Distracted Driving, Uncategorized

#DistractedDriving kills and injures thousands of people each year.

Safe driving requires that a driver master 1500 tasks. Any non-driving activity you engage in is a potential distraction and increases your risk of crashing. That includes hi-viz billboards, talking or texting on your phone, eating and drinking, talking to passengers, looking for a radio station, setting a navigation system — anything that takes your attention away from the task of safe driving.

 

famouslastwords
Anna, such an eager little girl……

 

The National Highway and Traffic Safety Administration provides tips on how we can all play a part in the fight to save lives by ending distracted driving:

TEENS

Teens can be the best messengers with their peers, so we encourage them to speak up when they see a friend driving while distracted, to have their friends sign a pledge to never drive distracted, to become involved in their local Students Against Destructive Decisions chapter, and to share messages on social media that remind their friends, family, and neighbors not to make the deadly choice to drive distracted.

PARENTS

Parents first have to lead by example—by never driving distracted—as well as have a talk with their young driver about distraction and all of the responsibilities that come with driving. Have everyone in the family sign the pledge to commit to distraction-free driving. Remind your teen driver that in States with graduated driver licensing (GDL), a violation of distracted-driving laws could mean a delayed or suspended license.

EDUCATORS AND EMPLOYERS

Educators and employers can play a part, too. Spread the word at your school or workplace about the dangers of distracted driving. Ask your students to commit to distraction-free driving or set a company policy on distracted driving.

Driver Improvements joins efforts to make our voices heard. Tomorrow, #DistractedDriving Prevention Month begins. If you feel strongly about distracted driving, be a voice in your community by supporting local laws, speaking out at community meetings, and highlighting the dangers of distracted driving on social media and in your local op-ed pages.

 

Texting is the most alarming distraction. Sending or reading a text takes your eyes off the road for 5 seconds. At 55 mph, that’s like driving the length of an entire football field with your eyes closed.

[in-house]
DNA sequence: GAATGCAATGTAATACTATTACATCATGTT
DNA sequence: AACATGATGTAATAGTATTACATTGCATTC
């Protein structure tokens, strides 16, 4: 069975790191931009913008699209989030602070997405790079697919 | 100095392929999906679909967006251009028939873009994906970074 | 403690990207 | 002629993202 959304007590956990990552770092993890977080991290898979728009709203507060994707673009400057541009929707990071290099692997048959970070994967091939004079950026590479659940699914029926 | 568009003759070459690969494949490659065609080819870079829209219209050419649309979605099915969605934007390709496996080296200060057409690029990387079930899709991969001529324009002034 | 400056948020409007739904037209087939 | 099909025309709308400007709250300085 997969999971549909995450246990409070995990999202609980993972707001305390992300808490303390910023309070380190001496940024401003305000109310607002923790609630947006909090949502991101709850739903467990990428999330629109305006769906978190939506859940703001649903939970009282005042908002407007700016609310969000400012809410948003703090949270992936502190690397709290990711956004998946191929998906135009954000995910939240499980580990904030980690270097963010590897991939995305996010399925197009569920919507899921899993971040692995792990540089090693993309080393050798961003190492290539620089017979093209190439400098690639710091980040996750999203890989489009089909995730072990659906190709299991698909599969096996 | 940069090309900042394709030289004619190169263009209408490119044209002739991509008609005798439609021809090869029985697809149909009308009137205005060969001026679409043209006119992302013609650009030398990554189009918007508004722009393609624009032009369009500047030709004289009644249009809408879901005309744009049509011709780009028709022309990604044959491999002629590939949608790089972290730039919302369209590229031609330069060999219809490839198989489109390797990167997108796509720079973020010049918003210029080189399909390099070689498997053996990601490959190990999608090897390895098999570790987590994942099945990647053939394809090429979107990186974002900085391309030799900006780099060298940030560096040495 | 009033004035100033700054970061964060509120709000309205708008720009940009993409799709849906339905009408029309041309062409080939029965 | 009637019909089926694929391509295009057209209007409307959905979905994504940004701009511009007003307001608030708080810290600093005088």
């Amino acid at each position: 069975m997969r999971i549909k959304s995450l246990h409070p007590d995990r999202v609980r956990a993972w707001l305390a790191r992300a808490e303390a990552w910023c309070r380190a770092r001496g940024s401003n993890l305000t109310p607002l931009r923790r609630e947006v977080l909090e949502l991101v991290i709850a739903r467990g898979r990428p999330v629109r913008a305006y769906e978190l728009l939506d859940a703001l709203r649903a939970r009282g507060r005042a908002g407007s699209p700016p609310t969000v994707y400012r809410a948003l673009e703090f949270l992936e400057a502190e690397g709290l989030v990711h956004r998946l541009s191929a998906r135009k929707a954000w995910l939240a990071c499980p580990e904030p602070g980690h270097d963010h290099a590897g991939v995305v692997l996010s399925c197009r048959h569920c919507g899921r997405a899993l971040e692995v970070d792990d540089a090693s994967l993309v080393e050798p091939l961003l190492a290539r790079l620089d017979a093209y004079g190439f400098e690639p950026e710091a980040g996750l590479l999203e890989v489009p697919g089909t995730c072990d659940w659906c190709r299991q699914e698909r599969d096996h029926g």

Drug-Impaired Driving, Drunk Driving, DUI/DWI/OWI/OWAI, Holiday Travel, Uncategorized

Apps to keep drunk drivers off the road

 

Stop_DUI
STOPDUI.ORG one of our featured apps to lessen the occurrences of driving while under the influence of drugs or alcohol.  Source:  www.stopdui.org

According to the National Highway Traffic Safety Administration, thousands are killed each year by alcohol-impaired drivers:
–  10,322 people were killed in alcohol-impaired-driving crashes in the U.S. in 2012 – those fatalities accounted for one-third of motor vehicle traffic fatalities
–  The number of fatalities from drunk driving crashes increased 4.6% from 2011 to 2012
Drunk driving is particularly notorious around the year-end holidays, where more police patrols are on alert for drunk drivers, and designated driver programs are in full swing. @smartccouncil has published information on smartphone applications developed to keep drunk drivers off the road:

*  The Wisconsin Department of Transportation supports the drive campaign, ZERO IN WISCONSIN.  The mobile app was developed to assist individuals who may be intoxicated to find a safe ride home, and comes in a several  languages.

*  Maryland has ENDUI to educate people about making good choices when drinking by estimating the user’s blood alcohol content.  The app also has games to help them gauge their response times and features call buttons, for a designated driver, a taxi or to report a drunk driver.

*  The Stop-DWI HAVE A PLAN app features an impairment estimator, a GPS feature for taxi service and an  interactive app with four skill assessments that test a user’s mobility, reaction time, memory and accuracy.

*  To report drunk drivers, use DUI  CAM by placing a smartphone in a dashboard mount. The app  can scan the make/model of the car and zoom in on the license plate of suspected intoxicated drivers. Once the screenshot or video is saved, it can be sent via email or texted/called in to authorities.